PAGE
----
Frequently Asked Questions
- What is the Portal?
- What kinds of texts are included in the Portal?
- Are all of the texts accessible through the Portal in the public domain?
- Does the Portal provide access to more than one copy of the same text?
- Does the Portal offer any other features?
- Given the wide range of search services offered to scholars, why do we need the Portal?
- Can I do a full-text search across all of the books in the Portal?
- What is the history of the Portal?
- How can institutions contribute to the Portal?
- How often is the Portal updated?
- Who supports the Portal?
- Is there a Getty Research Portal advisory group?
- Can a request be made for a Getty Research Institute title to be added to the Portal?
What is the Portal?
The Getty Research Portal is a free online platform providing global access to digitized art history texts including rare books, journals, auction and exhibition catalogs, and foundational literature. The Portal is comprised of catalog records that link to full, digitized titles hosted by the contributing institutions or their service providers.
What kinds of texts are included in the Portal?
The Portal offers access to digitized resources for the printed literature of art history. Utilizing several important art history bibliographies to establish an initial framework, the Portal provides a wide range of texts on art, architecture, archeology, material culture, and related fields. A sampling of its range includes but is not limited to treatises on art and architecture; dictionaries and manuals of art; emblem books; festival books; travel journals and guidebooks; cultural histories; auction catalogs; exhibition catalogs; collection guides and inventories; artist biographies; artist monographs; artist books; books with original illustrations (and photographs); and texts on aesthetics as well as on the history, theory, and criticism of art.
Are all of the texts accessible through the Portal in the public domain?
Does the Portal provide access to more than one copy of the same text?
When more than one institution has contributed the same text, a Portal search will return a record for each copy. Additionally, because the metadata is in the language used by the contributing institution, a search may yield multilingual results. Lastly, a Portal search may return multiple editions of a title from various contributors, which may be beneficial for comparative research purposes.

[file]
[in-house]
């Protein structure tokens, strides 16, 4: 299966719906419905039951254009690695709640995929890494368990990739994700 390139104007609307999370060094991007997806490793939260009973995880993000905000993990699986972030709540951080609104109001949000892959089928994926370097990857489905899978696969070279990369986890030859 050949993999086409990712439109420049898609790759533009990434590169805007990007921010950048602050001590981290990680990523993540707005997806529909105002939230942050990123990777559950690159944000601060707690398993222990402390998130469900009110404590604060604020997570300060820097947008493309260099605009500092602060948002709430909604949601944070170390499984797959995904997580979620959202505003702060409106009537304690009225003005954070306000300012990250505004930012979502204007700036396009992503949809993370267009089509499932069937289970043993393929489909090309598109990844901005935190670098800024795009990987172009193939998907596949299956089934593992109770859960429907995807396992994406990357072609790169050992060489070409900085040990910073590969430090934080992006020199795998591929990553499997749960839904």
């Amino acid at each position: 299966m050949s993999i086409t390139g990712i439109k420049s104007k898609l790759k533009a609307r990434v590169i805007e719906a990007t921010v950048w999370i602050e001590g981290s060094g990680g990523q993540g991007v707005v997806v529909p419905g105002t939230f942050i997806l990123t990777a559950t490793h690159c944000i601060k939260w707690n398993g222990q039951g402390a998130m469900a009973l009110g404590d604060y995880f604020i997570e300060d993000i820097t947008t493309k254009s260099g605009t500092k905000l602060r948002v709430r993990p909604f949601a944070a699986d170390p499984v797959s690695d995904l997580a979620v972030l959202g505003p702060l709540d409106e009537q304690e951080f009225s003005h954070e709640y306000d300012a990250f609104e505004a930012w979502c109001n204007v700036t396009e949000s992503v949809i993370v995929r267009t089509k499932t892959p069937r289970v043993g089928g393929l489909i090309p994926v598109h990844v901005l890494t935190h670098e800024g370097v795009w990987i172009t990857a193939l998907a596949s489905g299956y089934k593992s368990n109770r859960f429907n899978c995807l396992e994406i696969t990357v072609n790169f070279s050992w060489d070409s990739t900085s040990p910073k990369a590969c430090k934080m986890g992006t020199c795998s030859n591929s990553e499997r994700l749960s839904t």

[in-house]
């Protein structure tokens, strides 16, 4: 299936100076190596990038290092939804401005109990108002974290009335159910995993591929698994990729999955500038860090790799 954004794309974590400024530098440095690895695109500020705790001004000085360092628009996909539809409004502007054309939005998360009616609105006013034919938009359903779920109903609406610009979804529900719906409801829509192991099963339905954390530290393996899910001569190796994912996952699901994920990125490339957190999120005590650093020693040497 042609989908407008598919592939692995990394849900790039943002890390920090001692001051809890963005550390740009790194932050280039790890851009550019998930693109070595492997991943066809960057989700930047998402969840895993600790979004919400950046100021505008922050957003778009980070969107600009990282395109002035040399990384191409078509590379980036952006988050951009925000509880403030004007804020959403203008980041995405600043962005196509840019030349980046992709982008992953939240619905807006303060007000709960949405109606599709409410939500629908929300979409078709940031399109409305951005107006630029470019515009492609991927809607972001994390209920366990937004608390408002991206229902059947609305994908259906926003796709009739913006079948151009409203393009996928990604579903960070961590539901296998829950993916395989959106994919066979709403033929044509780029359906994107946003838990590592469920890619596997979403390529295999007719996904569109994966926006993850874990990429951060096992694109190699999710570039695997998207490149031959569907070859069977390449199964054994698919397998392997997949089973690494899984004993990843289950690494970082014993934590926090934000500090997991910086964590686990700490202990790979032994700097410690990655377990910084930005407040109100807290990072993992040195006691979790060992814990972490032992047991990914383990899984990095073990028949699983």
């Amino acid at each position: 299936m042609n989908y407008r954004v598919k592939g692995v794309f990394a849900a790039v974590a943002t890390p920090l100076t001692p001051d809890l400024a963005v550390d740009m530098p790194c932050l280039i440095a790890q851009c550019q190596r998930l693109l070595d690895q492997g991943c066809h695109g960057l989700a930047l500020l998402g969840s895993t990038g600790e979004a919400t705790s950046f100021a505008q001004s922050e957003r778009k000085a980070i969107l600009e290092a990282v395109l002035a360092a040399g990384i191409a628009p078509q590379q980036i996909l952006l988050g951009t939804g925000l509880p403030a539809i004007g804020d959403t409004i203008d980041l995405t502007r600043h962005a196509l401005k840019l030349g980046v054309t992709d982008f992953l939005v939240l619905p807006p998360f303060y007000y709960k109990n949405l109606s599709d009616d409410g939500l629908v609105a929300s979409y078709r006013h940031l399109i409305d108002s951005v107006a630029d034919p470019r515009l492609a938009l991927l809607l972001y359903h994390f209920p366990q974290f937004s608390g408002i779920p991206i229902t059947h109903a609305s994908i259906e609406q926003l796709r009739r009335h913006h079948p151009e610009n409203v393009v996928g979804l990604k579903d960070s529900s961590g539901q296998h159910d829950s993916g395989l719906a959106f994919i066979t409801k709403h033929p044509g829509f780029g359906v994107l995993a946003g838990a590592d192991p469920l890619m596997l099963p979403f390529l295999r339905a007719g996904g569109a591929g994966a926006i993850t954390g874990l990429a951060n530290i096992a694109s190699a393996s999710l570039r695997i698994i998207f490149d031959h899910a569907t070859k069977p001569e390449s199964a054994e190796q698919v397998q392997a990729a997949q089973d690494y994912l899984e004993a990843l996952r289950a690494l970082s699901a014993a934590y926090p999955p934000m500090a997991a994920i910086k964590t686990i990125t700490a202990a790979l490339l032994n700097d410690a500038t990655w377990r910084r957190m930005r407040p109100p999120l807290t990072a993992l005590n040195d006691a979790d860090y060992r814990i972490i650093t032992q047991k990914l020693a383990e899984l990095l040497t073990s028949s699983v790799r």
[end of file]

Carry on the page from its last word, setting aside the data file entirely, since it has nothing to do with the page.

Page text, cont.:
Does the Portal offer any other features?
The Portal currently allows for the export of data as an RIS file. The Portal will also eventually include tools for annotating and sharing digitized texts and for linking to images, as well as other tools useful to researchers and art historians.
Given the wide range of search services offered to scholars, why do we need the Portal?
The Portal is an authoritative, worldwide resource that provides consolidated, multilingual access to art history texts, rare books, and related literature without restriction. The Portal texts are free, downloadable, and digitized in their entirety according to national and international standards. Since cataloging is done by the libraries that own the physical books, the records are authoritative. As an added benefit, libraries planning to digitize their art history texts can consult the Portal to see what has already been digitized.
Can I do a full-text search across all of the books in the Portal?
At present, an initial search includes only catalog records, not the full text of the books. However, once a user clicks through to a book, a complete search is possible if the contributing institution offers full-text searching.
What is the history of the Portal?
In March 2011, the Samuel H. Kress Foundation funded a two-day meeting at the Getty Research Institute to explore the scope and services of a proposed union catalog of digitized texts. The Institut national d'histoire de l'art (INHA) in Paris hosted a second meeting in October 2011. Staff members from the Avery Architectural & Fine Arts Library at Columbia University, the Frick Art Reference Library, the Getty Research Institute, the Heidelberg University Library, and the INHA comprised the initial working group.
How can institutions contribute to the Portal?
Contributions are welcome from institutions seeking to make their digitized texts more accessible to users worldwide. To begin the process, please read the Guidelines for Contributions.
How often is the Portal updated?
The Portal is updated as soon as new contributions have been reviewed and processed. Books digitized by the Getty Research Institute are added to the Portal on a weekly basis; records from other contributors are loaded quarterly when there are new titles to add.
Who supports the Portal?
The direct costs of the Portal are funded by the Getty Research Institute. The system architecture was developed and initiated by the Getty, which also hosts the site, receives and processes new contributions, and provides project administration. Contributing institutions provide catalog records and staff time for preparing contributions.
Is there a Getty Research Portal advisory group?
An advisory committee comprised of representatives from several participating institutions meets periodically to provide guidance on the project. Scholars and researchers are also consulted for their input on content and usability.
Can a request be made for a Getty Research Institute title to be added to the Portal?
If a title is in the Getty Research Institute's collection and out of copyright, it may be digitized. Please contact firstname.lastname@example.org for digitization requests or suggestions.
For more information or if you have a question about the Portal that is not listed here, please contact email@example.com.